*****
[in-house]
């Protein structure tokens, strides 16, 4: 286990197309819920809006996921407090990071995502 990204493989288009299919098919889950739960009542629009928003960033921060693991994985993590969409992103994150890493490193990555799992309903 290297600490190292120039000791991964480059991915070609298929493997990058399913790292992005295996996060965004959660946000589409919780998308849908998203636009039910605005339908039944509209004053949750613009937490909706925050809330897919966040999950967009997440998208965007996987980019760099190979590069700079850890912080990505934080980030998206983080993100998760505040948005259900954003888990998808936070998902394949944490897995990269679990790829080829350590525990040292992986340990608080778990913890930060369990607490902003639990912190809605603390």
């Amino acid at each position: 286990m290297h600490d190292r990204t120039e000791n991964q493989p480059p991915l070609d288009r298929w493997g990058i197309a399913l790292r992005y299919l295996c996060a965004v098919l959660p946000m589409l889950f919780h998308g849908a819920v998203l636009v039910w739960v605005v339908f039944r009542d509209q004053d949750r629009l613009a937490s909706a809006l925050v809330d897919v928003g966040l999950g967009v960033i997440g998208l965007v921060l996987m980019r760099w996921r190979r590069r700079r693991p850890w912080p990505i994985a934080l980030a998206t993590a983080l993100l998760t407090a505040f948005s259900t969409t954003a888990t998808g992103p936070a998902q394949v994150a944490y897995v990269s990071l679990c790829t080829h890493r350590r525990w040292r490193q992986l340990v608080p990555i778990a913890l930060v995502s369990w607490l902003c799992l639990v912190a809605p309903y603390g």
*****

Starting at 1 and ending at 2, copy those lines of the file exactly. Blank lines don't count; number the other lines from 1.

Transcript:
[in-house]
């Protein structure tokens, strides 16, 4: 286990197309819920809006996921407090990071995502 990204493989288009299919098919889950739960009542629009928003960033921060693991994985993590969409992103994150890493490193990555799992309903 290297600490190292120039000791991964480059991915070609298929493997990058399913790292992005295996996060965004959660946000589409919780998308849908998203636009039910605005339908039944509209004053949750613009937490909706925050809330897919966040999950967009997440998208965007996987980019760099190979590069700079850890912080990505934080980030998206983080993100998760505040948005259900954003888990998808936070998902394949944490897995990269679990790829080829350590525990040292992986340990608080778990913890930060369990607490902003639990912190809605603390």